Spanning 13 decades in energy and more than 26 decades in intensity, cosmic rays are one of the hottest topics in astroparticle physics today. Spectral features such as a “knee” at a few PeV and an “ankle” at a few EeV give insights into their varying origins, but studies of their arrival direction can also provide valuable information. Though magnetic fields mean we cannot normally trace cosmic rays directly back to their point of origin, angular anisotropies provide important independent evidence towards probable sources at different energies. This week, at the 37th International Cosmic Ray Conference (ICRC), a range of space- and ground-based experiments greatly increased our knowledge of cosmic-ray anisotropies, with new results spanning 10 decades in energy, from GeV to tens of EeV.
At sub-TeV energies, spectral features seen by the AMS-02 and CALET detectors on the International Space Station and the Chinese–European DAMPE satellite could potentially be explained by a local galactic source such as a supernova remnant like Vela (see “Spectral” figure). If a nearby source is indeed responsible for a significant fraction of the cosmic rays observed at such energies, it could show up in the arrival direction of these cosmic rays in the form of a dipole feature, despite bending by galactic magnetic fields; however, results from AMS-02 at ICRC showed no evidence of a dipole in the arrival direction of protons or any other light nucleus. This was confirmed by DAMPE, which excluded dipole features with amplitudes above about 0.1% in the 100s of GeV energy range. The search continues, however, with DAMPE, AMS-02 and CALET all set to take further data over the coming years.
Close to the knee, the dipole has a maximum rather than a minimum close to the galactic centre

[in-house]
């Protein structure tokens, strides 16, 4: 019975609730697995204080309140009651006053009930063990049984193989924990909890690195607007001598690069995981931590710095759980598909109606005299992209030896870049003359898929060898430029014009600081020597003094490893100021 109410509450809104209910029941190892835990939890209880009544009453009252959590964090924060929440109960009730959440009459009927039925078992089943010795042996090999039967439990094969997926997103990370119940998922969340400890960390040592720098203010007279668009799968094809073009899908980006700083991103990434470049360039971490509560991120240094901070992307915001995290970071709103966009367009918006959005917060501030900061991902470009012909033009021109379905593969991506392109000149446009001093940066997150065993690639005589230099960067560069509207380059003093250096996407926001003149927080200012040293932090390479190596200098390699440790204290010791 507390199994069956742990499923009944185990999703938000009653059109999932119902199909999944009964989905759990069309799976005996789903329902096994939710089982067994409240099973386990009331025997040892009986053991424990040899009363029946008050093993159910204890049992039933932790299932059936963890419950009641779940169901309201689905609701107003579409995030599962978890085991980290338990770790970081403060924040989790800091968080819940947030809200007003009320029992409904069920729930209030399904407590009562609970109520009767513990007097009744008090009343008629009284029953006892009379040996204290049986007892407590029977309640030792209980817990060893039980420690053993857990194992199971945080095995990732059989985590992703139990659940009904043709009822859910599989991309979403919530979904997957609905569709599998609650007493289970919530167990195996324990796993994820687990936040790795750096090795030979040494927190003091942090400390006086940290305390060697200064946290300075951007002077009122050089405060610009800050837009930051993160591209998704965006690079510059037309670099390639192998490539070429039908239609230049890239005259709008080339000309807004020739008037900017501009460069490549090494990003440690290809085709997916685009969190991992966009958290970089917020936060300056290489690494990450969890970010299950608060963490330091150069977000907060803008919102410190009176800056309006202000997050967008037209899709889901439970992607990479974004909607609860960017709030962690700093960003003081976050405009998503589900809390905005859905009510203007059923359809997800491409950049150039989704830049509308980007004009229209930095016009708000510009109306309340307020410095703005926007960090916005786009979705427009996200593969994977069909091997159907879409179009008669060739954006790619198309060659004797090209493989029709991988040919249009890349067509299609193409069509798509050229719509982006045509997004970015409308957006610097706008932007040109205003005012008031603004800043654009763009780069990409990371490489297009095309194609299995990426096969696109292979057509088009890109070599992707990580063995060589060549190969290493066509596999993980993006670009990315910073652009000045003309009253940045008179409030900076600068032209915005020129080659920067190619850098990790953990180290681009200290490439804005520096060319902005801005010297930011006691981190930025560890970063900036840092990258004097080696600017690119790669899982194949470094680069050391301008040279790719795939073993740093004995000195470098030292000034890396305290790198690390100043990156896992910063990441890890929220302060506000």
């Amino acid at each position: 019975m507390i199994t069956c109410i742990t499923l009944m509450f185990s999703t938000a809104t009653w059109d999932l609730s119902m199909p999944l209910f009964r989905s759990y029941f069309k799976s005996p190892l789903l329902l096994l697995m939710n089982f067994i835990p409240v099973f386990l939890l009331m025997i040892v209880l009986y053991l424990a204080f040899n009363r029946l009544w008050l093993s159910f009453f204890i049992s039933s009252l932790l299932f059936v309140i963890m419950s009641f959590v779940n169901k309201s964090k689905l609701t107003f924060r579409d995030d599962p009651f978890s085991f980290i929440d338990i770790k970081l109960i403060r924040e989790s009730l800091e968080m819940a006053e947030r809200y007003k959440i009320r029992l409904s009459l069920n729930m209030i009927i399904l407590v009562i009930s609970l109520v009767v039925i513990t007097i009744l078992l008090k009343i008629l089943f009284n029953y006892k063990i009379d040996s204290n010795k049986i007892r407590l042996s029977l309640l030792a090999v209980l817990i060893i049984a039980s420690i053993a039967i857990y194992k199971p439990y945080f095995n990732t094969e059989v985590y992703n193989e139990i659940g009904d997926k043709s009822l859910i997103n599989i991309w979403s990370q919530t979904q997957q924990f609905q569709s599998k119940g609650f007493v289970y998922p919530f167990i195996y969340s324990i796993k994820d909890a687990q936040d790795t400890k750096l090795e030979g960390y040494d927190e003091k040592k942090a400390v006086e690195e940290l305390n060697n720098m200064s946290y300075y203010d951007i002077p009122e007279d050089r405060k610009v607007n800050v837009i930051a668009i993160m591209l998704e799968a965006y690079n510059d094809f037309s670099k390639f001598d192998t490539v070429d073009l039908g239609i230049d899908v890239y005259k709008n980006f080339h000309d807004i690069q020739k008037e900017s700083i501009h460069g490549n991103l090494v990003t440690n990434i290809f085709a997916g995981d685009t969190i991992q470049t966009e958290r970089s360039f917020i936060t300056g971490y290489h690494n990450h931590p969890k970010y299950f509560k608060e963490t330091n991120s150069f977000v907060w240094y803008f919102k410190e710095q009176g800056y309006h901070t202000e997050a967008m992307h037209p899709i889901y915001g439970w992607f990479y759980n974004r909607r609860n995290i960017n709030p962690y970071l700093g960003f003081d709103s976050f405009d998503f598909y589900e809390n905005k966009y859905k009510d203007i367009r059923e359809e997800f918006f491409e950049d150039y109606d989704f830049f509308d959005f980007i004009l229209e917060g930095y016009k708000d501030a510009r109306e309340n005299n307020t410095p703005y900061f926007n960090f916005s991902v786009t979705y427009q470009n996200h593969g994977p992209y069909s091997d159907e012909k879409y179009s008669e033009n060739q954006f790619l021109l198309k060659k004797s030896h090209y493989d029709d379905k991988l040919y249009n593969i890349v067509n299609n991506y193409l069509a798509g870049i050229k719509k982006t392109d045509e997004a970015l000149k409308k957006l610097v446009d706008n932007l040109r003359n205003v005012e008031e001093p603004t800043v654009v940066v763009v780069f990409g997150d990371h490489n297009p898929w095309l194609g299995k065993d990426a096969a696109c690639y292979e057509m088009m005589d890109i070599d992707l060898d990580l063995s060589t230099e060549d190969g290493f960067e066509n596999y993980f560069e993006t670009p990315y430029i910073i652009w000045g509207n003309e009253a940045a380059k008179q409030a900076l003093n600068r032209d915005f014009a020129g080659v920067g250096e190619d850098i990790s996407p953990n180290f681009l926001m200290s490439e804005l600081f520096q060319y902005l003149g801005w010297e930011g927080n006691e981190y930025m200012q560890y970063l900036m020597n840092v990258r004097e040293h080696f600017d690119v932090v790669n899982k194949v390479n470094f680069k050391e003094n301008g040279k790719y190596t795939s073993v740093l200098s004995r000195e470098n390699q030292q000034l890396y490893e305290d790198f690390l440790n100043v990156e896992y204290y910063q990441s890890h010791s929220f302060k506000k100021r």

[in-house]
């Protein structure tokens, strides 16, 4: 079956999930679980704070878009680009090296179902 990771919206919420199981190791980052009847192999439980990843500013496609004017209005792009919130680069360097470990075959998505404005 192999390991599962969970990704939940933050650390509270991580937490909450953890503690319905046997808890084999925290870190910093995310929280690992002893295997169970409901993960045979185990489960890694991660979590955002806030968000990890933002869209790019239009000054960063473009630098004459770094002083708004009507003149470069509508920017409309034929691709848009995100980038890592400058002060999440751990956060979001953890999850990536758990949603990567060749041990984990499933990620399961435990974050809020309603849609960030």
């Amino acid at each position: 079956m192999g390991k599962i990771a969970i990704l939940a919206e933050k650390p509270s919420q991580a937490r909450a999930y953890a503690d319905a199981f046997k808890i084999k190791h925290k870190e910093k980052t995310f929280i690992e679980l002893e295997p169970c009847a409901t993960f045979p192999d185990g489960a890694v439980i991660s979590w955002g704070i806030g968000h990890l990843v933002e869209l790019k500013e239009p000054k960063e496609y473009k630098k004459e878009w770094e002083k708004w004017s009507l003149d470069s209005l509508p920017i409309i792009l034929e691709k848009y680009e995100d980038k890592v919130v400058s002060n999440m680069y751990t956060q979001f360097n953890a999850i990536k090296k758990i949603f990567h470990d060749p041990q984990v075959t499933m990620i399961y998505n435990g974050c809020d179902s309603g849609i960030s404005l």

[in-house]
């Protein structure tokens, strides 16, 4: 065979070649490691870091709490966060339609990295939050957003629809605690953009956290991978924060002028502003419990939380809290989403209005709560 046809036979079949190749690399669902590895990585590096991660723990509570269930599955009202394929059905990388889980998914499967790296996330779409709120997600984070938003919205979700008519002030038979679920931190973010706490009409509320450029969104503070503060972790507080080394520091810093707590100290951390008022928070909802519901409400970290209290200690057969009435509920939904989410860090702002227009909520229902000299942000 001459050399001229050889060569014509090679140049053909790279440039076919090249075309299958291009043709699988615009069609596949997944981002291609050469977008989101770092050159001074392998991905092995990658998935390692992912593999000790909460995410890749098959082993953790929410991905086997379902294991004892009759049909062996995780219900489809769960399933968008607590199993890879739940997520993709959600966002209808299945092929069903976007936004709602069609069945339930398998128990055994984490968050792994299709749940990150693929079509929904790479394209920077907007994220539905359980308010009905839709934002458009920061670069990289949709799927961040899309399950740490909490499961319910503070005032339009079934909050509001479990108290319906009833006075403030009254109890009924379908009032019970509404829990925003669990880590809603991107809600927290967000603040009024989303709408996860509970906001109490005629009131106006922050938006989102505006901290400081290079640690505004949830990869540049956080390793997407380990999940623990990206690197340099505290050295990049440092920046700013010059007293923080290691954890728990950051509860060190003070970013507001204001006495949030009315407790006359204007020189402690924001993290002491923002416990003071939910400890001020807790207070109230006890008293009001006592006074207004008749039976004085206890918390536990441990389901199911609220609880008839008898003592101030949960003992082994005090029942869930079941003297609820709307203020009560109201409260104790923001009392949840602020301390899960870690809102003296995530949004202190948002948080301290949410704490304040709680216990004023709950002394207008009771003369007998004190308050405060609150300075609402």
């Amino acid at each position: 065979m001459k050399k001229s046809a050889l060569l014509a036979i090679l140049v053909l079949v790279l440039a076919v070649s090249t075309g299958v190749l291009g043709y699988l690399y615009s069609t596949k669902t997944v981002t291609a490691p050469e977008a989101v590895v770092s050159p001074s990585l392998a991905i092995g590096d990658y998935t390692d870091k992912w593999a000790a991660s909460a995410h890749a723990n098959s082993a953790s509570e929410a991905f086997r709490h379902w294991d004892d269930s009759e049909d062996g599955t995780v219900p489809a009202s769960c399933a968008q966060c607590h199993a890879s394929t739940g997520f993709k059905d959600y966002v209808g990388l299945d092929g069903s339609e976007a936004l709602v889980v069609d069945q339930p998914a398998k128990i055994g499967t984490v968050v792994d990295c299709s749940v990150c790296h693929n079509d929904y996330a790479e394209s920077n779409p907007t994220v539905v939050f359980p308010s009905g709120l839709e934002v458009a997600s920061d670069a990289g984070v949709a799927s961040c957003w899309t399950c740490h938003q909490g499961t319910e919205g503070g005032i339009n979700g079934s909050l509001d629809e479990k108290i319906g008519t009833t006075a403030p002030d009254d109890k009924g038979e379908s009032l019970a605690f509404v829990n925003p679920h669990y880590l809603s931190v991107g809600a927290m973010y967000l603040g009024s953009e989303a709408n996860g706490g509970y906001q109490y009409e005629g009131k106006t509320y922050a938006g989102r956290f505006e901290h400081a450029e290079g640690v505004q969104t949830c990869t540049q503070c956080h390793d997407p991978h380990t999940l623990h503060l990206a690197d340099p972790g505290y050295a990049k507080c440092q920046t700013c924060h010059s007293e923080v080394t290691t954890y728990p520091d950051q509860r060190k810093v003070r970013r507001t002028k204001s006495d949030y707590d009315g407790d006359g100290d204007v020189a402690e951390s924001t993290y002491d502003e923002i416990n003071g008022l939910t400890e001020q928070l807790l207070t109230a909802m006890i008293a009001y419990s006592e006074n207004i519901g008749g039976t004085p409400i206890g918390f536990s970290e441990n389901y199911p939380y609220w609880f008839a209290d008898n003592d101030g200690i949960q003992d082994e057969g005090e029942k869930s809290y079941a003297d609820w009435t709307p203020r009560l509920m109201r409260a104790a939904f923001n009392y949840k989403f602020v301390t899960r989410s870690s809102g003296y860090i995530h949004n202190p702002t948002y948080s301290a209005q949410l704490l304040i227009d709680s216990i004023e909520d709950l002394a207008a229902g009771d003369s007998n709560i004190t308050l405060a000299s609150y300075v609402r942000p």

Moving to higher energies, clear anisotropic dipole excesses have been observed over the last decade by ground-based experiments such as the ARGO-YBJ observatory in China, the HAWC observatory in Mexico and the IceCube observatory at the South Pole – though with different “phases” at different energies. The anisotropy in the TeV to the 100s of TeV energy range could point towards a nearby source, though models proposing the structure of the interstellar magnetic field as the true origin for the anisotropy also exist. This feature was further confirmed this year by the LHAASO experiment in China, using a year of data that was taken while constructing the detector. The results from LHAASO also confirm a switch in the phase of the anisotropy when moving from 100s of TeV to PeV energies, as reported by IceCube and other experiments in recent years: at PeV energies, close to the knee, the dipole has a maximum rather than a minimum close to the galactic centre. This could indicate an excess of “pevatron” sources near the galactic centre.
While results up to PeV energies give an insight into sources within our galaxy, it is theorised that the flux starts to be dominated by extragalactic sources somewhere between the knee and the ankle of the cosmic-ray spectrum. Evidence for this was increased by new results from the Pierre Auger Observatory in Argentina and the Telescope Array in the US. These two observatories, which observe different hemispheres, find strong evidence for excesses in the cosmic-ray flux in certain regions of the sky at energies exceeding EeV. At energies as high as these, cosmic rays point more clearly to their origin, and galactic cosmic rays should have very clear point-like sources that are not observed, providing evidence that they originate outside of our galaxy. A prime candidate for such sources are so-called starburst galaxies, wherein star formation happens unusually rapidly, during a short period of the galaxy’s evolution (see “Antennae galaxies” figure). As presented at ICRC 2021, the available data was fitted to models where starburst galaxies are the primary source of EeV cosmic rays. The model fits the anisotropy data with more than 4σ significance relative to the null hypothesis with normal galaxies, indicating starburst galaxies to likely be at least one source of EeV cosmic rays.
While some of the features will likely be fully confirmed within the coming years simply by accumulating statistics, new features are also likely to arise. One example is further constraints on the lack of any observed anisotropy at sub-TeV energies using data from space-based missions, while new data from ground-based experiments will start to bridge the measurement gap between PeV and EeV energies. The latter will be especially important in gaining an understanding of the energy scale at which extragalactic sources start to dominate. To fully exploit the data it will be necessary to compare complex cosmic-ray-propagation simulations with diverse data such as the pevatron sources discovered this year by LHAASO.